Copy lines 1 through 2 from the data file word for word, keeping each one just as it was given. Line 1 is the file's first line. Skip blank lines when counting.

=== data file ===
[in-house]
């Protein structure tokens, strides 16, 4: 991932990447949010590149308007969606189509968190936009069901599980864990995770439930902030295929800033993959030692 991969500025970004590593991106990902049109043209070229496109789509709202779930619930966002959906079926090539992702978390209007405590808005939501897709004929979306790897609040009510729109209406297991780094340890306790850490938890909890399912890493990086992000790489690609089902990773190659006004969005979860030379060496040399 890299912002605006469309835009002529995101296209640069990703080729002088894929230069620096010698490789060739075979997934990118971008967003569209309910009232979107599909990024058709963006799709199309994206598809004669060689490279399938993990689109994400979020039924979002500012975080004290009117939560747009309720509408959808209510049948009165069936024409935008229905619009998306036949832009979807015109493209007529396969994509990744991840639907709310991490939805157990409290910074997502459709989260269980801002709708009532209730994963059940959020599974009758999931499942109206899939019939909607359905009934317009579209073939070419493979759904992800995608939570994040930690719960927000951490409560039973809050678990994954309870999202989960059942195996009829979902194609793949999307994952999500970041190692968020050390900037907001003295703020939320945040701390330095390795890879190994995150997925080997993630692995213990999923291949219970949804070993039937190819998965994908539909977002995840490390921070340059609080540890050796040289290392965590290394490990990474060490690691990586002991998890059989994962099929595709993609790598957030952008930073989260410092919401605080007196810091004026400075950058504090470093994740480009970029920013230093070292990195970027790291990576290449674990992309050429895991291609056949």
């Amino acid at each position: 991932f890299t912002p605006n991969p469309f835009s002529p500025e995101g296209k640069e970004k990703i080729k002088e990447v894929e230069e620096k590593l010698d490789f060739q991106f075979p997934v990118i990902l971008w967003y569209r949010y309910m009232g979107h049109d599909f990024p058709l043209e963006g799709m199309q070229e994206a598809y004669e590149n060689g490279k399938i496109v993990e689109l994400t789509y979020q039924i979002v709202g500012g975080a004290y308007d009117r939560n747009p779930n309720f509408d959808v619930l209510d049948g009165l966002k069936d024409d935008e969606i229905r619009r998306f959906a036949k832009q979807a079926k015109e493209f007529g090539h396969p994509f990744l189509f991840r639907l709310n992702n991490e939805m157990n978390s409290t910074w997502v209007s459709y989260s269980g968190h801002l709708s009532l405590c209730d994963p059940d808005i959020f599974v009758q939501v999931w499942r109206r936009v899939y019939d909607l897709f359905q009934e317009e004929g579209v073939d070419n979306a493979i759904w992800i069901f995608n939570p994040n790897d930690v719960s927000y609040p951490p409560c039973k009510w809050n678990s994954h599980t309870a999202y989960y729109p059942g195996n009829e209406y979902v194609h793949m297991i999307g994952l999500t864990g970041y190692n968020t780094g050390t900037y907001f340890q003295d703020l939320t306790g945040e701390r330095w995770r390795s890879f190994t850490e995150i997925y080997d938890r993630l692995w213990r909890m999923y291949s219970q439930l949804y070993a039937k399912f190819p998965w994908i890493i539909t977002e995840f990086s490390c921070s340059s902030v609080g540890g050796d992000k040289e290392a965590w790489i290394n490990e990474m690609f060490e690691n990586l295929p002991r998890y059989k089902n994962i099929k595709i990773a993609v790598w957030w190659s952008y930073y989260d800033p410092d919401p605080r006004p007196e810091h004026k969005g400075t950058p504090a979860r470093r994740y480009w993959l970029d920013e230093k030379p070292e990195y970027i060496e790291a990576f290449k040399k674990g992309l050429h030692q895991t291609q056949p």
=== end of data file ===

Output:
[in-house]
């Protein structure tokens, strides 16, 4: 991932990447949010590149308007969606189509968190936009069901599980864990995770439930902030295929800033993959030692 991969500025970004590593991106990902049109043209070229496109789509709202779930619930966002959906079926090539992702978390209007405590808005939501897709004929979306790897609040009510729109209406297991780094340890306790850490938890909890399912890493990086992000790489690609089902990773190659006004969005979860030379060496040399 890299912002605006469309835009002529995101296209640069990703080729002088894929230069620096010698490789060739075979997934990118971008967003569209309910009232979107599909990024058709963006799709199309994206598809004669060689490279399938993990689109994400979020039924979002500012975080004290009117939560747009309720509408959808209510049948009165069936024409935008229905619009998306036949832009979807015109493209007529396969994509990744991840639907709310991490939805157990409290910074997502459709989260269980801002709708009532209730994963059940959020599974009758999931499942109206899939019939909607359905009934317009579209073939070419493979759904992800995608939570994040930690719960927000951490409560039973809050678990994954309870999202989960059942195996009829979902194609793949999307994952999500970041190692968020050390900037907001003295703020939320945040701390330095390795890879190994995150997925080997993630692995213990999923291949219970949804070993039937190819998965994908539909977002995840490390921070340059609080540890050796040289290392965590290394490990990474060490690691990586002991998890059989994962099929595709993609790598957030952008930073989260410092919401605080007196810091004026400075950058504090470093994740480009970029920013230093070292990195970027790291990576290449674990992309050429895991291609056949």